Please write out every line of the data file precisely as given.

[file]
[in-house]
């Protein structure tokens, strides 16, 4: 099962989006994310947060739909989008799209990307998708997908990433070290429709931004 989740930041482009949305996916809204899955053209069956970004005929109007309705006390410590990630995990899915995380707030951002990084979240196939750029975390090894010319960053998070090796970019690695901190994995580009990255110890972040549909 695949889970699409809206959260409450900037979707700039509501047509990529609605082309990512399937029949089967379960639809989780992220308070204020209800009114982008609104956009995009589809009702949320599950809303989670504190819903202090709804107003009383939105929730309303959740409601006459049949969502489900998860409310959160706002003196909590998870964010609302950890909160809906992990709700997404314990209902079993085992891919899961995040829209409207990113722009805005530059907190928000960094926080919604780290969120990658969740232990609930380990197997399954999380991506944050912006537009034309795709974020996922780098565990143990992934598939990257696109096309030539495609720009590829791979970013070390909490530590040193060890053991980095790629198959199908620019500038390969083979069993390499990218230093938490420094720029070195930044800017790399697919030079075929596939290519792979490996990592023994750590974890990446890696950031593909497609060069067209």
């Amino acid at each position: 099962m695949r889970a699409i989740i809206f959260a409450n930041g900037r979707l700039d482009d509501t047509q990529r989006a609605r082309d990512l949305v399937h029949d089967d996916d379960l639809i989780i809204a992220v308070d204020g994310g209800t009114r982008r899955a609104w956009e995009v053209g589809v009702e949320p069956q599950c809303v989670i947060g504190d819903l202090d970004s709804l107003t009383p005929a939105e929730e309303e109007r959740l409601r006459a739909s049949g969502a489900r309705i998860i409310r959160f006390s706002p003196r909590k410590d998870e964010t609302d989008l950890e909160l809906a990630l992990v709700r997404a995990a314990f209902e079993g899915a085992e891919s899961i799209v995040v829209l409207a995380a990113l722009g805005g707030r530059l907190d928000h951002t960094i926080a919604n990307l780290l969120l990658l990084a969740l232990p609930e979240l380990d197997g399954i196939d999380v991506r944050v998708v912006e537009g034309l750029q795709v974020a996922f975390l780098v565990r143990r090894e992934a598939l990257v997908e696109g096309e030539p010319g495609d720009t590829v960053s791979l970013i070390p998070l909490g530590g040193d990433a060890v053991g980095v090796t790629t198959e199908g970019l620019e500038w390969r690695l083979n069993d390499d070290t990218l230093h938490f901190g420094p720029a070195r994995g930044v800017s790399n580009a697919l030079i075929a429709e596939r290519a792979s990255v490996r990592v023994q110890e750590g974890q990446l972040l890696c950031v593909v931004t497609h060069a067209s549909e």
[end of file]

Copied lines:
[in-house]
């Protein structure tokens, strides 16, 4: 099962989006994310947060739909989008799209990307998708997908990433070290429709931004 989740930041482009949305996916809204899955053209069956970004005929109007309705006390410590990630995990899915995380707030951002990084979240196939750029975390090894010319960053998070090796970019690695901190994995580009990255110890972040549909 695949889970699409809206959260409450900037979707700039509501047509990529609605082309990512399937029949089967379960639809989780992220308070204020209800009114982008609104956009995009589809009702949320599950809303989670504190819903202090709804107003009383939105929730309303959740409601006459049949969502489900998860409310959160706002003196909590998870964010609302950890909160809906992990709700997404314990209902079993085992891919899961995040829209409207990113722009805005530059907190928000960094926080919604780290969120990658969740232990609930380990197997399954999380991506944050912006537009034309795709974020996922780098565990143990992934598939990257696109096309030539495609720009590829791979970013070390909490530590040193060890053991980095790629198959199908620019500038390969083979069993390499990218230093938490420094720029070195930044800017790399697919030079075929596939290519792979490996990592023994750590974890990446890696950031593909497609060069067209």
């Amino acid at each position: 099962m695949r889970a699409i989740i809206f959260a409450n930041g900037r979707l700039d482009d509501t047509q990529r989006a609605r082309d990512l949305v399937h029949d089967d996916d379960l639809i989780i809204a992220v308070d204020g994310g209800t009114r982008r899955a609104w956009e995009v053209g589809v009702e949320p069956q599950c809303v989670i947060g504190d819903l202090d970004s709804l107003t009383p005929a939105e929730e309303e109007r959740l409601r006459a739909s049949g969502a489900r309705i998860i409310r959160f006390s706002p003196r909590k410590d998870e964010t609302d989008l950890e909160l809906a990630l992990v709700r997404a995990a314990f209902e079993g899915a085992e891919s899961i799209v995040v829209l409207a995380a990113l722009g805005g707030r530059l907190d928000h951002t960094i926080a919604n990307l780290l969120l990658l990084a969740l232990p609930e979240l380990d197997g399954i196939d999380v991506r944050v998708v912006e537009g034309l750029q795709v974020a996922f975390l780098v565990r143990r090894e992934a598939l990257v997908e696109g096309e030539p010319g495609d720009t590829v960053s791979l970013i070390p998070l909490g530590g040193d990433a060890v053991g980095v090796t790629t198959e199908g970019l620019e500038w390969r690695l083979n069993d390499d070290t990218l230093h938490f901190g420094p720029a070195r994995g930044v800017s790399n580009a697919l030079i075929a429709e596939r290519a792979s990255v490996r990592v023994q110890e750590g974890q990446l972040l890696c950031v593909v931004t497609h060069a067209s549909e």